Did atheist N. Korea's leaders really say they'll "pray" for Kim Jong-il?
Why have his successors called for three minutes of prayer at the end of his official mourning period?
BY: Rob Kerby
With thousands of Christians in North Korean labor camps for refusing to deny their faith, it is nothing short of puzzling that the officially atheist nation has ordered its 24 million citizens to spend three minutes on Dec. 29, 2011 praying for late dictator Kim Jong-il.
Kim, 69, died of an apparent heart attack over the weekend. His was a brutal reign with reports of entire families being executed for the possession of a Bible in their home.
So, why would his successors call for three minutes of prayer at the end of his official mourning period?
According to Human Rights Watch, no freedom of religion exists in North Korea and the government keeps four church buildings open only to create an illusion of religious freedom for official visitors.
The capital, Pyongyang, was a center of Christian activity between 1910 and 1945. However when the Communist Party took over, every church building in North Korea was destroyed. At least 166 Roman Catholic priests were executed or just disappeared, including Francis Hong Yong-ho, the Bishop of Pyongyang.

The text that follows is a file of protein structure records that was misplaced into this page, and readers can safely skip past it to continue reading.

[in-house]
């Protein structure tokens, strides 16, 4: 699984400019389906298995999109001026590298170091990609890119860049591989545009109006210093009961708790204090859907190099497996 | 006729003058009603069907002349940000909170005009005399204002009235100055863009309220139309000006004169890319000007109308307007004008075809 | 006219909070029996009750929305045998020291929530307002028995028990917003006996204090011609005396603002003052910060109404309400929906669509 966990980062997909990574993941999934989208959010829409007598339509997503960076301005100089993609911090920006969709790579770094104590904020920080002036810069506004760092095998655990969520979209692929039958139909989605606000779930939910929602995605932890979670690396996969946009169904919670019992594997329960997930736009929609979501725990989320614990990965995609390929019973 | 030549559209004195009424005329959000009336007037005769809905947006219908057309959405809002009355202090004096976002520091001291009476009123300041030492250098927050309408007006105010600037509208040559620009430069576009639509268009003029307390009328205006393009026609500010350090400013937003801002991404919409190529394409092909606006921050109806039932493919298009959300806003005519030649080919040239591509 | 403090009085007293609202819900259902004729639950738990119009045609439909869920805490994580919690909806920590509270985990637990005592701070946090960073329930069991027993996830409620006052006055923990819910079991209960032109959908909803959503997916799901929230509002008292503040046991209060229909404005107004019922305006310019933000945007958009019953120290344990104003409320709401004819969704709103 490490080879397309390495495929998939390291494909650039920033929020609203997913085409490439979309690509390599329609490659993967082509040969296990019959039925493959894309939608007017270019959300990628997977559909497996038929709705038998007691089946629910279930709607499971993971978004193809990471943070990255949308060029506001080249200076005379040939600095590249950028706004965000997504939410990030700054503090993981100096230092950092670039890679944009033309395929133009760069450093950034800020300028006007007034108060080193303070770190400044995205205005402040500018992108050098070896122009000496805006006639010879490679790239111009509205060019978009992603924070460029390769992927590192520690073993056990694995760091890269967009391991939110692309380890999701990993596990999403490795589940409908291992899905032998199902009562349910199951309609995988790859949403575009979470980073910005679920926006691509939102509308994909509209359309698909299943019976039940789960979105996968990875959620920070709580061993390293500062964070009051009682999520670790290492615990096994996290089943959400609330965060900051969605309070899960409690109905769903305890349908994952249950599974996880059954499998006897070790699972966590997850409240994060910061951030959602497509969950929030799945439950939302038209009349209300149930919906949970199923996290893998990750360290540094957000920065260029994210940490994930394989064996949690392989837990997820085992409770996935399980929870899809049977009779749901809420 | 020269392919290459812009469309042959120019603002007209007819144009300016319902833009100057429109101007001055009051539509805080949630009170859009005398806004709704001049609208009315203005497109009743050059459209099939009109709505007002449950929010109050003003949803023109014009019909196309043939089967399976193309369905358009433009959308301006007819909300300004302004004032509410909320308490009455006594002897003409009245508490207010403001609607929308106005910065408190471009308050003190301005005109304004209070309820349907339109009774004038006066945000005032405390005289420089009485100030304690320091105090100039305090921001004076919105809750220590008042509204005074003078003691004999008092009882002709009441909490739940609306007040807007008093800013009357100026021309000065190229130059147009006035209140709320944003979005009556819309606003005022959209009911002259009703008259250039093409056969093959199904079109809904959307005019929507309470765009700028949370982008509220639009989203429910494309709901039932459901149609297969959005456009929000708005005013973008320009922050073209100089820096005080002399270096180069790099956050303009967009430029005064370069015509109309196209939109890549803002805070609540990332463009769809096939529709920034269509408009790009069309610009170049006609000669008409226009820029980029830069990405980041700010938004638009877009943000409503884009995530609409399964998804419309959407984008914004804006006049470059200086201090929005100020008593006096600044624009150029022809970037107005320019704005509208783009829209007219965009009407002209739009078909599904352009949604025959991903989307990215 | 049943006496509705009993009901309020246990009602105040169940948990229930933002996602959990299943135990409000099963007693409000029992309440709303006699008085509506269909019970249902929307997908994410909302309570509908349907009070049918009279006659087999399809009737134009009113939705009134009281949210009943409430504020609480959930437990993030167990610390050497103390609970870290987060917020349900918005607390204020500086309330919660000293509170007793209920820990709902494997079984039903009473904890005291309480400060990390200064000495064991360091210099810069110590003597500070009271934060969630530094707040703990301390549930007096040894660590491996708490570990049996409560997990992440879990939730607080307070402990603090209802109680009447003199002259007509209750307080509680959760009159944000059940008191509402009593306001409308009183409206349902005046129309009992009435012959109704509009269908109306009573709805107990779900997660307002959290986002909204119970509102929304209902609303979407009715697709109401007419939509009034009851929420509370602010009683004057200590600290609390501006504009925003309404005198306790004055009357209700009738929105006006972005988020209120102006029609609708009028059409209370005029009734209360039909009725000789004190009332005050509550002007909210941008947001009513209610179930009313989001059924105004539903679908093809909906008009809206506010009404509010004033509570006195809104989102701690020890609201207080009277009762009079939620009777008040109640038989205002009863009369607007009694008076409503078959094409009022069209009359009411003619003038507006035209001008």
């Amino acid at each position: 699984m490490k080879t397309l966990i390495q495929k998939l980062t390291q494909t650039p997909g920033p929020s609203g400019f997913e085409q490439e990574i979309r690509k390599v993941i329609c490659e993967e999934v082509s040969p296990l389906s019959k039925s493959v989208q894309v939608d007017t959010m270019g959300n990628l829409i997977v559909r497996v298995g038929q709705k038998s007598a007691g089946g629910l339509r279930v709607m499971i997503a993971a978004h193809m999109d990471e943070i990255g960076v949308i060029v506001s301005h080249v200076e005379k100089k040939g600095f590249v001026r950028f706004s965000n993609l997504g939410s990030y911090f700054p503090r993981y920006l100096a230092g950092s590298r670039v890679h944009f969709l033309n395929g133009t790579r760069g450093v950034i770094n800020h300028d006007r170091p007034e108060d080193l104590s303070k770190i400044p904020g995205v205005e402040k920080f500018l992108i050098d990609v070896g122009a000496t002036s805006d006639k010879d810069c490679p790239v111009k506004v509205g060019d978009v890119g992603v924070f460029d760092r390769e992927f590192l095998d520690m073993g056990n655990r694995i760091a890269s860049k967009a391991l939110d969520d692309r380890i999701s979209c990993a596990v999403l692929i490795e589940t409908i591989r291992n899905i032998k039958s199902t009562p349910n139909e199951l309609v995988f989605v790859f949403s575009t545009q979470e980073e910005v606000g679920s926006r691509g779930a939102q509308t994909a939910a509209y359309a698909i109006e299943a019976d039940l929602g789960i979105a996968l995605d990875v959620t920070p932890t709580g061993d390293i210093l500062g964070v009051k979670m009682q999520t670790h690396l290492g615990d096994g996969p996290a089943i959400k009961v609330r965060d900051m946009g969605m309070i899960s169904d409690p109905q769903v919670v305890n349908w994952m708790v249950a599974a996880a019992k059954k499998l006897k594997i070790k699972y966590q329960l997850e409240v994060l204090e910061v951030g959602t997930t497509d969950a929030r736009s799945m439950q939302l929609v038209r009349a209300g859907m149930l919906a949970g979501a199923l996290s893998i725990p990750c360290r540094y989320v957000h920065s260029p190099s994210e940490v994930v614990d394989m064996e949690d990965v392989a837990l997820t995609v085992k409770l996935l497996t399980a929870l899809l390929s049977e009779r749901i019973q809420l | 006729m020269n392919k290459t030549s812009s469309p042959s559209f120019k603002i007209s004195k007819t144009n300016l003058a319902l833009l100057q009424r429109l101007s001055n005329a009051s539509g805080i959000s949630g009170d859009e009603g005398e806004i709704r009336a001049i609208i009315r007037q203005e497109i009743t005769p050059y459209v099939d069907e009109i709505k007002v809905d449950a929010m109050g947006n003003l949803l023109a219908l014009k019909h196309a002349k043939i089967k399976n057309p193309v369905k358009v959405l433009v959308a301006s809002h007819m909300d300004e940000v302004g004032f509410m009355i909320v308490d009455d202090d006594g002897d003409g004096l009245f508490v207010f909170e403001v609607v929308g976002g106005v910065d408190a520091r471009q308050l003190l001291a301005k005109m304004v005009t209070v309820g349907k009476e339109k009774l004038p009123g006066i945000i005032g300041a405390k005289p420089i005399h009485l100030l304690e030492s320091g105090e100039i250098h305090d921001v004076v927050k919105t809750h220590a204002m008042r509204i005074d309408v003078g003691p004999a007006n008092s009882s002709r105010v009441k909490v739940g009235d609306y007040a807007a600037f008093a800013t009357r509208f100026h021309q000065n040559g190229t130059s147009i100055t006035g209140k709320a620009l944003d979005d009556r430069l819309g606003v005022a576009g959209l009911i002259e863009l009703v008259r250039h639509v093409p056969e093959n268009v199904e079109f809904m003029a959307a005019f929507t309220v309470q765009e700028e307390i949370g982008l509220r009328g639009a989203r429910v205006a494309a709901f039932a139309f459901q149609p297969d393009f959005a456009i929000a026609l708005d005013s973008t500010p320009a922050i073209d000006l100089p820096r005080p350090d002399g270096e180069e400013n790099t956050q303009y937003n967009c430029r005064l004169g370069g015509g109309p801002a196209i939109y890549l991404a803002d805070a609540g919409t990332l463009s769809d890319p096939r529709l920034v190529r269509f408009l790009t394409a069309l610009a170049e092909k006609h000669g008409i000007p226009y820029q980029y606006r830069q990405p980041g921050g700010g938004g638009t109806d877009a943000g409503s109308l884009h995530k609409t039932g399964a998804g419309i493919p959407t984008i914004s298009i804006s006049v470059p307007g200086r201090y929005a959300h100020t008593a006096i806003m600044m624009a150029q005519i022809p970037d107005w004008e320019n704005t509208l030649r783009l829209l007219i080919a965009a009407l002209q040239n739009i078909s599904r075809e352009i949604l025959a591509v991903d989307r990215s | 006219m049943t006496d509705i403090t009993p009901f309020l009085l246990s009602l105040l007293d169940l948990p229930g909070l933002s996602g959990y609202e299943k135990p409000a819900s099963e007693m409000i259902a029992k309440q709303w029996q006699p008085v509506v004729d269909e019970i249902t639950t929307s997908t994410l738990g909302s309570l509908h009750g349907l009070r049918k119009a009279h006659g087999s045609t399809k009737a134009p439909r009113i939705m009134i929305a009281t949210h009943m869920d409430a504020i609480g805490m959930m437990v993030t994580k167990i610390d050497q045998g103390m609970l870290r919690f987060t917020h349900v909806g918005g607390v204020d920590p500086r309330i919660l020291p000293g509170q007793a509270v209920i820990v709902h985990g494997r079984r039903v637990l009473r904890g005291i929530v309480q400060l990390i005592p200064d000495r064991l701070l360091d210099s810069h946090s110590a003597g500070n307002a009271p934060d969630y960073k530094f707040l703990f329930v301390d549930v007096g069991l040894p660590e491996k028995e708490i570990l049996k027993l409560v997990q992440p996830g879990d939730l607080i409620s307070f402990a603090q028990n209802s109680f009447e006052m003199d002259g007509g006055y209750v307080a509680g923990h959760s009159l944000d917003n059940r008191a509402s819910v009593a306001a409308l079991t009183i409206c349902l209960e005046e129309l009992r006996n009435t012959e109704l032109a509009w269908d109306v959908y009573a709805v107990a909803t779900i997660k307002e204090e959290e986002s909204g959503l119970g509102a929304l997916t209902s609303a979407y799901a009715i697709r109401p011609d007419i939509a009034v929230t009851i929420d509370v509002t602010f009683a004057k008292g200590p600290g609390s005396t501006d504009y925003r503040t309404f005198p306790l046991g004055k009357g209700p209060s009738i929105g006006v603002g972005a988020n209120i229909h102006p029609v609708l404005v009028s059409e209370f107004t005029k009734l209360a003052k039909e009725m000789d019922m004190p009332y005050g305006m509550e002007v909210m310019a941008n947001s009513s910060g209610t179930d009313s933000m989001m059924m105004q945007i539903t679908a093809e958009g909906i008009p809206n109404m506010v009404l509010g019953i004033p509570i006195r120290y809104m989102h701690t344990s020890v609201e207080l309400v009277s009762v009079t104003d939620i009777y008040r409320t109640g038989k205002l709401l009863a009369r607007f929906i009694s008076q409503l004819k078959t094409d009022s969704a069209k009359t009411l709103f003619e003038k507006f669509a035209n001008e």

On the southern half of the Korean peninsula in the democratic Republic of Korea, Christianity is thriving. The capital, Seoul, is home to some of the largest megachurches in the world.
But in the Communist north’s capital, religion advocates say the four remaining church buildings are purely window-dressing. According to the September 21, 2004 Annual Report of the U. S. Commission on International Religious Freedom, “there is little evidence that the Catholic and Protestant churches meet for Sunday services when there are not foreigners in the city requesting to attend.
“Evidence suggests that underground churches operate in secret under the extremely repressive conditions in North Korea.”
Indeed, North Korea has the most severe persecution of Christians in the world, according to the Christian advocacy group, Open Doors, which says 50,000 to 70,000 Christians are imprisoned in labor camps